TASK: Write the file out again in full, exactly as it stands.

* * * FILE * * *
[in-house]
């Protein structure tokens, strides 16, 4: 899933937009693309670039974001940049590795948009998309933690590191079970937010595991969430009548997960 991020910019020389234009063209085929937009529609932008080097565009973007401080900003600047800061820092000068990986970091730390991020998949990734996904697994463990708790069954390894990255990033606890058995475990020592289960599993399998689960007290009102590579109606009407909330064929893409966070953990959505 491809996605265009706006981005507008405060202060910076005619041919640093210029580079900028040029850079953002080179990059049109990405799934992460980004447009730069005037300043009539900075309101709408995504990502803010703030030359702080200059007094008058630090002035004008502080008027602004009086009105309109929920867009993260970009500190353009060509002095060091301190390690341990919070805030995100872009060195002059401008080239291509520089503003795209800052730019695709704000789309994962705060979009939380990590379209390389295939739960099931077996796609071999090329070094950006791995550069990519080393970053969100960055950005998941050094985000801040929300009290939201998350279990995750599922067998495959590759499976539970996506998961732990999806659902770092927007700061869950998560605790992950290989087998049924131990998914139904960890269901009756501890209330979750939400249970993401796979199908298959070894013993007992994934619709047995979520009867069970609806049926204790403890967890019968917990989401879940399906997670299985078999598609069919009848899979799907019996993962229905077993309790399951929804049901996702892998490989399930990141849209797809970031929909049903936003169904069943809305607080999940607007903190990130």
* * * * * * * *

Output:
[in-house]
């Protein structure tokens, strides 16, 4: 899933937009693309670039974001940049590795948009998309933690590191079970937010595991969430009548997960 991020910019020389234009063209085929937009529609932008080097565009973007401080900003600047800061820092000068990986970091730390991020998949990734996904697994463990708790069954390894990255990033606890058995475990020592289960599993399998689960007290009102590579109606009407909330064929893409966070953990959505 491809996605265009706006981005507008405060202060910076005619041919640093210029580079900028040029850079953002080179990059049109990405799934992460980004447009730069005037300043009539900075309101709408995504990502803010703030030359702080200059007094008058630090002035004008502080008027602004009086009105309109929920867009993260970009500190353009060509002095060091301190390690341990919070805030995100872009060195002059401008080239291509520089503003795209800052730019695709704000789309994962705060979009939380990590379209390389295939739960099931077996796609071999090329070094950006791995550069990519080393970053969100960055950005998941050094985000801040929300009290939201998350279990995750599922067998495959590759499976539970996506998961732990999806659902770092927007700061869950998560605790992950290989087998049924131990998914139904960890269901009756501890209330979750939400249970993401796979199908298959070894013993007992994934619709047995979520009867069970609806049926204790403890967890019968917990989401879940399906997670299985078999598609069919009848899979799907019996993962229905077993309790399951929804049901996702892998490989399930990141849209797809970031929909049903936003169904069943809305607080999940607007903190990130």